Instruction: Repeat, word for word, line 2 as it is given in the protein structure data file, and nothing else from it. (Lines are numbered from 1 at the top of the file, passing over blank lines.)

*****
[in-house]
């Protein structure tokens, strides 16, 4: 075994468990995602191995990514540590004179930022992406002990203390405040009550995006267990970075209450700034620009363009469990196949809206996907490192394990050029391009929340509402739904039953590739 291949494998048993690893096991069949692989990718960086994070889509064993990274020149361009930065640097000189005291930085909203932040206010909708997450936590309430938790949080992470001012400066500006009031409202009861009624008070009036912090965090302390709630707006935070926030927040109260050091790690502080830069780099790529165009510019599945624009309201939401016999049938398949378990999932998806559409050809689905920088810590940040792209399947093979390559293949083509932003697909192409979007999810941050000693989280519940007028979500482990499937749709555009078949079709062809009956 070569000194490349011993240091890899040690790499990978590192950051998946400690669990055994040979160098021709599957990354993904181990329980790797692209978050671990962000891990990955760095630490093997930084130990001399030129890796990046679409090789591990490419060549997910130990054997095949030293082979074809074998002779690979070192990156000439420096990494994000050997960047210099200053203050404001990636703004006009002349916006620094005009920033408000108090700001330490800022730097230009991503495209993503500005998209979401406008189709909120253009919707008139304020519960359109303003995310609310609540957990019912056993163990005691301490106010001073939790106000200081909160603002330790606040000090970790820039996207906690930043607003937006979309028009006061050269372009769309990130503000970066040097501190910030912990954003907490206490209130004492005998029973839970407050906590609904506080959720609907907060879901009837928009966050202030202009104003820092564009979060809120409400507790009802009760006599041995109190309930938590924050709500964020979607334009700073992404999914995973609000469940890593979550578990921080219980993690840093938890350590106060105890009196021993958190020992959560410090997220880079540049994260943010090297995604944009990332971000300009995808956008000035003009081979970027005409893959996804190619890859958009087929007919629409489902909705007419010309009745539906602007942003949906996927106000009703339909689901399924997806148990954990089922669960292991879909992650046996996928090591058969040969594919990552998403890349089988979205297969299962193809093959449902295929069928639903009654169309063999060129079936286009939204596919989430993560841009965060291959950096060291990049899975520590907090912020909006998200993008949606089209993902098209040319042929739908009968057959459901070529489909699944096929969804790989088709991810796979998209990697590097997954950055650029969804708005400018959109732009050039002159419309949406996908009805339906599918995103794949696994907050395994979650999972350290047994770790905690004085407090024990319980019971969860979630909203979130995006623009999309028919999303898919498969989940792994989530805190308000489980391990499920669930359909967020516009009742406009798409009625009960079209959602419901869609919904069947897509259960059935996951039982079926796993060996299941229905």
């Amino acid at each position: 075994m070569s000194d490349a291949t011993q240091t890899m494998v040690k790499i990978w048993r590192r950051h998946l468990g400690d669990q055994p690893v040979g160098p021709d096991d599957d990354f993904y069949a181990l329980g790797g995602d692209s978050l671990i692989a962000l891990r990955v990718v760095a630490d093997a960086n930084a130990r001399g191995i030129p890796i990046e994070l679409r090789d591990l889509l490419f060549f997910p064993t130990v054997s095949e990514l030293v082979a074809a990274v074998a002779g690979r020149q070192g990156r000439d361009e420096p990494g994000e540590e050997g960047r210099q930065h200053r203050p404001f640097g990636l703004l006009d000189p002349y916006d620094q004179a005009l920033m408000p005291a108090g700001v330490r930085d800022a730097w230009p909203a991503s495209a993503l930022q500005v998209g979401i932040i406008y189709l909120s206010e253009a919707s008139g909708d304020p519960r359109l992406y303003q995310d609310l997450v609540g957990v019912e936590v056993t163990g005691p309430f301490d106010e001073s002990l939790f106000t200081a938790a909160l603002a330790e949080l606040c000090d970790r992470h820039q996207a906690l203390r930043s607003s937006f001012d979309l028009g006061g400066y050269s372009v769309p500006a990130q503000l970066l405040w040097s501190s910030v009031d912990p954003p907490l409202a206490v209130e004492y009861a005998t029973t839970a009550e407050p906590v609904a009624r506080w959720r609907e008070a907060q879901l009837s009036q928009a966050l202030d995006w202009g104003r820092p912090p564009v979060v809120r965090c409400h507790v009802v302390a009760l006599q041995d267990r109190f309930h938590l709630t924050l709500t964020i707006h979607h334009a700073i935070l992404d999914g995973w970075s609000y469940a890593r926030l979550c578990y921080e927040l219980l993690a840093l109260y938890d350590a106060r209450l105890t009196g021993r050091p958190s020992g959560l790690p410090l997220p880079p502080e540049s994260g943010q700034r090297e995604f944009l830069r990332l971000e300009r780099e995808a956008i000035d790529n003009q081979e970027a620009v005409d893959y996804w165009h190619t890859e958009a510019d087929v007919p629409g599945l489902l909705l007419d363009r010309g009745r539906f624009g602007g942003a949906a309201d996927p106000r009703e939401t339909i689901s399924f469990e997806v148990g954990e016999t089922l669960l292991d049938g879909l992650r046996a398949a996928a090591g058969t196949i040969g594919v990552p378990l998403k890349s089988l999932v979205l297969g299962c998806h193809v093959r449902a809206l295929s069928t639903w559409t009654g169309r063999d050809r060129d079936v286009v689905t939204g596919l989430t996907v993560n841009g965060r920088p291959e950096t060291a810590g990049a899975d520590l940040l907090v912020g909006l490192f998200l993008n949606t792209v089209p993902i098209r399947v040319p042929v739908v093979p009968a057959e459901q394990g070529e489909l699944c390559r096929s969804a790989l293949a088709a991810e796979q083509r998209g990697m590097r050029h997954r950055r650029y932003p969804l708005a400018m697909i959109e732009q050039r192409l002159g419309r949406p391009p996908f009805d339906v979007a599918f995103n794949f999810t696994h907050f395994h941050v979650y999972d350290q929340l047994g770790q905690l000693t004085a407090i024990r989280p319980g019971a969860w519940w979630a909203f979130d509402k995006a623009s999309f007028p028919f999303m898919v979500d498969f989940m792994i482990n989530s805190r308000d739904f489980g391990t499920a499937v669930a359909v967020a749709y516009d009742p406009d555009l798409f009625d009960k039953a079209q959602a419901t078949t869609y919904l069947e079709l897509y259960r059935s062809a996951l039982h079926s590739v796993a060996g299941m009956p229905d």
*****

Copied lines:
């Protein structure tokens, strides 16, 4: 075994468990995602191995990514540590004179930022992406002990203390405040009550995006267990970075209450700034620009363009469990196949809206996907490192394990050029391009929340509402739904039953590739 291949494998048993690893096991069949692989990718960086994070889509064993990274020149361009930065640097000189005291930085909203932040206010909708997450936590309430938790949080992470001012400066500006009031409202009861009624008070009036912090965090302390709630707006935070926030927040109260050091790690502080830069780099790529165009510019599945624009309201939401016999049938398949378990999932998806559409050809689905920088810590940040792209399947093979390559293949083509932003697909192409979007999810941050000693989280519940007028979500482990499937749709555009078949079709062809009956 070569000194490349011993240091890899040690790499990978590192950051998946400690669990055994040979160098021709599957990354993904181990329980790797692209978050671990962000891990990955760095630490093997930084130990001399030129890796990046679409090789591990490419060549997910130990054997095949030293082979074809074998002779690979070192990156000439420096990494994000050997960047210099200053203050404001990636703004006009002349916006620094005009920033408000108090700001330490800022730097230009991503495209993503500005998209979401406008189709909120253009919707008139304020519960359109303003995310609310609540957990019912056993163990005691301490106010001073939790106000200081909160603002330790606040000090970790820039996207906690930043607003937006979309028009006061050269372009769309990130503000970066040097501190910030912990954003907490206490209130004492005998029973839970407050906590609904506080959720609907907060879901009837928009966050202030202009104003820092564009979060809120409400507790009802009760006599041995109190309930938590924050709500964020979607334009700073992404999914995973609000469940890593979550578990921080219980993690840093938890350590106060105890009196021993958190020992959560410090997220880079540049994260943010090297995604944009990332971000300009995808956008000035003009081979970027005409893959996804190619890859958009087929007919629409489902909705007419010309009745539906602007942003949906996927106000009703339909689901399924997806148990954990089922669960292991879909992650046996996928090591058969040969594919990552998403890349089988979205297969299962193809093959449902295929069928639903009654169309063999060129079936286009939204596919989430993560841009965060291959950096060291990049899975520590907090912020909006998200993008949606089209993902098209040319042929739908009968057959459901070529489909699944096929969804790989088709991810796979998209990697590097997954950055650029969804708005400018959109732009050039002159419309949406996908009805339906599918995103794949696994907050395994979650999972350290047994770790905690004085407090024990319980019971969860979630909203979130995006623009999309028919999303898919498969989940792994989530805190308000489980391990499920669930359909967020516009009742406009798409009625009960079209959602419901869609919904069947897509259960059935996951039982079926796993060996299941229905």